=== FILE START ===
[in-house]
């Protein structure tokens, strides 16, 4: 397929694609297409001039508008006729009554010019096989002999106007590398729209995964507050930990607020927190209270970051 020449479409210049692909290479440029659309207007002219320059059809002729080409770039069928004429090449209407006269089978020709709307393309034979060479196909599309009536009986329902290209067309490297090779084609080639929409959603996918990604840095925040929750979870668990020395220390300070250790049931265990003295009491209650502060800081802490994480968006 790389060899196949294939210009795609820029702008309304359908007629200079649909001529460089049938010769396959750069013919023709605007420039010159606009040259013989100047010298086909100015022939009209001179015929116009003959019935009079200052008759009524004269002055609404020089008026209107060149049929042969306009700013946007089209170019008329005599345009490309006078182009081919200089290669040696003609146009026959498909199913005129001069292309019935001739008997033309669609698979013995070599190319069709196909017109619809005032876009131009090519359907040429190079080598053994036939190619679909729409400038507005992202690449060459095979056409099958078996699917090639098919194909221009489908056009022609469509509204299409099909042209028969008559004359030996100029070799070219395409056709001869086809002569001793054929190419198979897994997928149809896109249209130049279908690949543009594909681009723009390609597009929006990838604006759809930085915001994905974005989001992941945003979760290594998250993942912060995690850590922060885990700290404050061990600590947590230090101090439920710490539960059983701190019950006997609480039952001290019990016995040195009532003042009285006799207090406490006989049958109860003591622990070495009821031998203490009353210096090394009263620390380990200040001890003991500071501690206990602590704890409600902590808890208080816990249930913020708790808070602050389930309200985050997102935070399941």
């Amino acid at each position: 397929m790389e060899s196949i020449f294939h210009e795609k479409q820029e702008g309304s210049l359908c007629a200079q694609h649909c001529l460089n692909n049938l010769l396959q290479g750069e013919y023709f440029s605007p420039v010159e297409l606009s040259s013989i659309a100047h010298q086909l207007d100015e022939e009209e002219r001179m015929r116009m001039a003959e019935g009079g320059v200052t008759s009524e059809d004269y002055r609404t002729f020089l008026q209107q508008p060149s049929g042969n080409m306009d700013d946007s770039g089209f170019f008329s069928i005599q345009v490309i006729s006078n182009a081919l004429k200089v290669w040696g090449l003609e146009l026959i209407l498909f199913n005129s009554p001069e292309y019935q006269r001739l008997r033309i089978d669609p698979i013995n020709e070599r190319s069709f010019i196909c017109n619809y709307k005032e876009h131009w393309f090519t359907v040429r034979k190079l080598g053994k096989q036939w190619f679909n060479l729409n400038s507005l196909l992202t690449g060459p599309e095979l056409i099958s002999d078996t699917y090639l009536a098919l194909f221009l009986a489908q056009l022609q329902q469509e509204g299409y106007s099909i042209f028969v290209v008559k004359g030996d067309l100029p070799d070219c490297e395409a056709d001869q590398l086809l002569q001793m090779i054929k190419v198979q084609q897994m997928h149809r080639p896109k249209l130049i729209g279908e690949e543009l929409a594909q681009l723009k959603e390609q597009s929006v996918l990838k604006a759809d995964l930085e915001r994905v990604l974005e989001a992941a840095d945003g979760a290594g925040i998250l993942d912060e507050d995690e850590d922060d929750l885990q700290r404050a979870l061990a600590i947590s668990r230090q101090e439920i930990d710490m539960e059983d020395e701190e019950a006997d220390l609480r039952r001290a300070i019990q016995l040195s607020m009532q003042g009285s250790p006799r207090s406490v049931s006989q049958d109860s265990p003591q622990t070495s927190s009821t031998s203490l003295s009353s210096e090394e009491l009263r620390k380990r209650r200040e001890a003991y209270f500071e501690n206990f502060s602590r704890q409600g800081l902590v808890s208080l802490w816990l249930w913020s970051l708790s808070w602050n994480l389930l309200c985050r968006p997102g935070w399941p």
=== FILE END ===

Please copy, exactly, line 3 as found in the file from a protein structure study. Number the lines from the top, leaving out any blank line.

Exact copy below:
């Amino acid at each position: 397929m790389e060899s196949i020449f294939h210009e795609k479409q820029e702008g309304s210049l359908c007629a200079q694609h649909c001529l460089n692909n049938l010769l396959q290479g750069e013919y023709f440029s605007p420039v010159e297409l606009s040259s013989i659309a100047h010298q086909l207007d100015e022939e009209e002219r001179m015929r116009m001039a003959e019935g009079g320059v200052t008759s009524e059809d004269y002055r609404t002729f020089l008026q209107q508008p060149s049929g042969n080409m306009d700013d946007s770039g089209f170019f008329s069928i005599q345009v490309i006729s006078n182009a081919l004429k200089v290669w040696g090449l003609e146009l026959i209407l498909f199913n005129s009554p001069e292309y019935q006269r001739l008997r033309i089978d669609p698979i013995n020709e070599r190319s069709f010019i196909c017109n619809y709307k005032e876009h131009w393309f090519t359907v040429r034979k190079l080598g053994k096989q036939w190619f679909n060479l729409n400038s507005l196909l992202t690449g060459p599309e095979l056409i099958s002999d078996t699917y090639l009536a098919l194909f221009l009986a489908q056009l022609q329902q469509e509204g299409y106007s099909i042209f028969v290209v008559k004359g030996d067309l100029p070799d070219c490297e395409a056709d001869q590398l086809l002569q001793m090779i054929k190419v198979q084609q897994m997928h149809r080639p896109k249209l130049i729209g279908e690949e543009l929409a594909q681009l723009k959603e390609q597009s929006v996918l990838k604006a759809d995964l930085e915001r994905v990604l974005e989001a992941a840095d945003g979760a290594g925040i998250l993942d912060e507050d995690e850590d922060d929750l885990q700290r404050a979870l061990a600590i947590s668990r230090q101090e439920i930990d710490m539960e059983d020395e701190e019950a006997d220390l609480r039952r001290a300070i019990q016995l040195s607020m009532q003042g009285s250790p006799r207090s406490v049931s006989q049958d109860s265990p003591q622990t070495s927190s009821t031998s203490l003295s009353s210096e090394e009491l009263r620390k380990r209650r200040e001890a003991y209270f500071e501690n206990f502060s602590r704890q409600g800081l902590v808890s208080l802490w816990l249930w913020s970051l708790s808070w602050n994480l389930l309200c985050r968006p997102g935070w399941p």